Making the rounds recently is a patch for MRI Ruby 1.9.3 from funny-falcon. It backports some changes coming in Ruby 2.0 that improve start-up time and method lookup. A second version of his patch also backports some changes to the garbage collector to make it more friendly to copy-on-write. Read More
Earlier this week, Sucuri Security researcher Daniel Cid revealed that a very large number of popular sites expose their /server-status page to the world.
I was pretty sure the sites I run for myself and my customers were OK, but since paranoia is a good trait of a security-conscious techie, I double checked. Imagine my surprise when I found that one of my sites did the very same thing, as did one of my customer’s. Read More
I’m pleased to announce that our biggest project to date is now available on the App Store and Google Play.
Table37 is a full-featured restaurant management system. When Table37 came to us with the idea of modernizing everything about how a restaurant manages its contact with customers, we thought it was a terrific use of technology. Read More
One of the topics during the Reverse Q&A Panel at CocoaConf Columbus last weekend was how people felt about the Mac App Store and selling apps on it. Now that Apple is enforcing the sandbox requirements, some Mac developers have stopped selling on it and others are considering it. Read More
CocoaConf is returning to Columbus August 9-11, 2012. They have a great line-up of speakers again this year and Light Year Software is proud to be a sponsor of this year’s conference.
It is common for conferences to offer a full-day beginner’s tutorial the day before the full conference begins, but being a beginner’s tutorial, there isn’t anything to draw in the more experienced developers. CocoaConf is trying something new this year. Chris Adamson, the author of Learning Core Audio, is doing a full-day deep-dive on Core Audio.
I’m returning to do a pair of talks on networking, expanding on last year’s single session. The first will cover NSURLConnection and other basic networking APIs, plus a discussion of tips you can use to make the best use of the network and keep your app feeling fast and responsive. The second session will cover more advanced material, including how to use raw TCP and UDP sockets with Cocoa and discover services on the network with Bonjour and GameKit.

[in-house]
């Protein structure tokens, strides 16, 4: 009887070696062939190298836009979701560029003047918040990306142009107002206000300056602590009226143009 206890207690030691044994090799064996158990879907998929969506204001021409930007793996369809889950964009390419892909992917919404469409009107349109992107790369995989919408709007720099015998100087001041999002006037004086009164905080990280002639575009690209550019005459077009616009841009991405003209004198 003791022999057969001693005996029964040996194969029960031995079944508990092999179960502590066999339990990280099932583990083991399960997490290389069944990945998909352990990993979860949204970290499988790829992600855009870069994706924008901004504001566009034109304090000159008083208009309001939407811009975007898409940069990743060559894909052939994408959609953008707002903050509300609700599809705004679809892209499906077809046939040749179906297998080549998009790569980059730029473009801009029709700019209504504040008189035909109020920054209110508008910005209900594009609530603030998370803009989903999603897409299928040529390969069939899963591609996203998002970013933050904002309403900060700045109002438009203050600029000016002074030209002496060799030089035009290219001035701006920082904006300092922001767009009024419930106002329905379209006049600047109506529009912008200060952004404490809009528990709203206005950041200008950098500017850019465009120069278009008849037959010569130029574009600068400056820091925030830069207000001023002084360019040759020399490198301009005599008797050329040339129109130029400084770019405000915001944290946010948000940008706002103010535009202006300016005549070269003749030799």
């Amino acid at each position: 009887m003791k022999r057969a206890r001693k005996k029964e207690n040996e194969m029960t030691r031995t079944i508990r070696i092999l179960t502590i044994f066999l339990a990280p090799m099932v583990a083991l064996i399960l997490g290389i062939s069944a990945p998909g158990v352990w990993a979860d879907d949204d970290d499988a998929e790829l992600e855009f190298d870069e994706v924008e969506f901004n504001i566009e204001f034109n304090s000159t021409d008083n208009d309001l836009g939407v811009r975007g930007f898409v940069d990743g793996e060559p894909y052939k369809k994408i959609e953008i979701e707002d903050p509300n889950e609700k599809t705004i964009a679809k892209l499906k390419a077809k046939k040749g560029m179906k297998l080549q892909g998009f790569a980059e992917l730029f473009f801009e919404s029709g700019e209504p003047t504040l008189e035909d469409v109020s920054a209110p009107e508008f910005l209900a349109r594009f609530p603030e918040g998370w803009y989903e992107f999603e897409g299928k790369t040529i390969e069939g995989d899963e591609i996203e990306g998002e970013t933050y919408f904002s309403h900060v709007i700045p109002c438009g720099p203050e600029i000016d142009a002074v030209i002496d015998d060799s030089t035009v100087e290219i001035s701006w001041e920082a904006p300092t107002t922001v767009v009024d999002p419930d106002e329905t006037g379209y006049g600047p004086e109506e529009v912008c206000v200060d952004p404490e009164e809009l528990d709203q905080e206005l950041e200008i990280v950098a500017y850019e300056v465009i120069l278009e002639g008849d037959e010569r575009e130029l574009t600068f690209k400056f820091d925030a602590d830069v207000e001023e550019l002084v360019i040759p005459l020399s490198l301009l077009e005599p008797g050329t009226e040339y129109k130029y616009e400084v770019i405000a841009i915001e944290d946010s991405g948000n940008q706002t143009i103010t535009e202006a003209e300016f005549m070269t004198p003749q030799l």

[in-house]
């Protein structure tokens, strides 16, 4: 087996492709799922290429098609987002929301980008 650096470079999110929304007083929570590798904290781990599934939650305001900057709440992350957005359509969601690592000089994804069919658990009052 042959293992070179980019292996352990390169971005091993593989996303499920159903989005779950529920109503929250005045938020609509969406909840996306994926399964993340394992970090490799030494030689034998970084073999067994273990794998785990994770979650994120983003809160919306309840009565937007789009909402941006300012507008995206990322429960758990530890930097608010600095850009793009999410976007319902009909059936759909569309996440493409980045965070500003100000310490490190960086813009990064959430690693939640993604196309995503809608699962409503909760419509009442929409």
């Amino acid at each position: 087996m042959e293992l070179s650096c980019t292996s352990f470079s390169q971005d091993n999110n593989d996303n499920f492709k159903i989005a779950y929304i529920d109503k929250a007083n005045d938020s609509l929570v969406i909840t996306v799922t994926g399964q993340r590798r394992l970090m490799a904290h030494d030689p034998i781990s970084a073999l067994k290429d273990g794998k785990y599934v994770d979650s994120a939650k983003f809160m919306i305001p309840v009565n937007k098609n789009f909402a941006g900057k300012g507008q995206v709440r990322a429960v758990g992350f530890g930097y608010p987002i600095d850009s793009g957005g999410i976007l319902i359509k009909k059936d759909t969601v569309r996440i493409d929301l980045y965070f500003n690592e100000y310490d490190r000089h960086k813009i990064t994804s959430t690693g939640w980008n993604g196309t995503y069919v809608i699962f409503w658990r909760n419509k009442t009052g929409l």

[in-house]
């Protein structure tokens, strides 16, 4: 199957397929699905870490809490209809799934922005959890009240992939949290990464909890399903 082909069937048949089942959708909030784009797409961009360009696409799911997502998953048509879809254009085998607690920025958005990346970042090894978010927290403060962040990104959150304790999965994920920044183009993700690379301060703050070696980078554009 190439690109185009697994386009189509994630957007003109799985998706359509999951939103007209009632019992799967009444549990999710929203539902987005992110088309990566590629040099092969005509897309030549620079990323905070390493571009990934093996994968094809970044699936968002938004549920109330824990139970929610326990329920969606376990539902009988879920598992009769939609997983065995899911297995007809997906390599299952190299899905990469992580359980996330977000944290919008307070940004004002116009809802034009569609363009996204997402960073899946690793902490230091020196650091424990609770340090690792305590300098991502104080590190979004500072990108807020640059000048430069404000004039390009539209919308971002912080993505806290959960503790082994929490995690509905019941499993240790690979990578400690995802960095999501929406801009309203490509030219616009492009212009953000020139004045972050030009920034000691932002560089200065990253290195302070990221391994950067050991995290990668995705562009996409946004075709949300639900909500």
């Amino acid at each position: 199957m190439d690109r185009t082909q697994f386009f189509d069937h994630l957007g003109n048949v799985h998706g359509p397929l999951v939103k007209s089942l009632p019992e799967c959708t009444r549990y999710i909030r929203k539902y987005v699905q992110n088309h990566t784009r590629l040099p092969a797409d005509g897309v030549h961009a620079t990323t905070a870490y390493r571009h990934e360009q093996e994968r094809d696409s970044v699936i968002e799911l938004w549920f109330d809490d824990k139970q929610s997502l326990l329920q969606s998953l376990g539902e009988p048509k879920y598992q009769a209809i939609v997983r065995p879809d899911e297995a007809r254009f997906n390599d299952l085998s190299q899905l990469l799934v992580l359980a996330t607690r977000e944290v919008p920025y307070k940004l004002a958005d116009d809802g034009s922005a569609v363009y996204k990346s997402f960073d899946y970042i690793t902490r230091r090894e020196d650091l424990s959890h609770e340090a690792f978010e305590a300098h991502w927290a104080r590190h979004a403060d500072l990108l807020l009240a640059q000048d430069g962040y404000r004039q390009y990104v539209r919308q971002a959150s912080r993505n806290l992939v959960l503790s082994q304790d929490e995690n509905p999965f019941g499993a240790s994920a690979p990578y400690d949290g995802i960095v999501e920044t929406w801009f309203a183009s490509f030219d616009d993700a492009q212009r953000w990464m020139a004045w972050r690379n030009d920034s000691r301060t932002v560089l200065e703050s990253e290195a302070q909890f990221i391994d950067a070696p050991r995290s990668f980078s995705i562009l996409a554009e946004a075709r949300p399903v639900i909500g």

Paid upgrades in Apple’s App Stores has been a topic of some debate since the App Stores launched. Wil Shipley stoked the fires back in March, arguing that the Mac App Store needs paid upgrades:
Right now developers selling through the Mac App Store face a lose/lose choice: either provide all major upgrades to existing customers for free (thus losing a quarter of our revenue), or create a â€œnewâ€ product for each major version (creating customer confusion) and charge existing customers full price again (creating customer anger).
My friend Ben Lachman (@blach) has started a new venture called Nice Mohawk and they released their first iOS app yesterday: Ita. Ita is a universal, Retina-ready list-making app that syncs across all your devices with iCloud.
It’s available at an introductory price of 99Â¢ for the next two weeks. I’ve been beta testing it for the last couple of weeks and it is a beautifully designed and finely polished app.
If you have a VPS for web applications, it’s relatively easy to set up your own L2TP/IPsec VPN for use by Mac OS X or iOS clients. When you’re away from your home or office on someone else’s Wi-Fi (at coffee shops or a conference), it’s a good idea to use a VPN to keep your network use secure and private. While there are free VPN services (Cloak is one), the free plan is time and bandwidth limited. You can pay to lift the time limit, but why pay for another service if you can piggyback on another you already have? Read More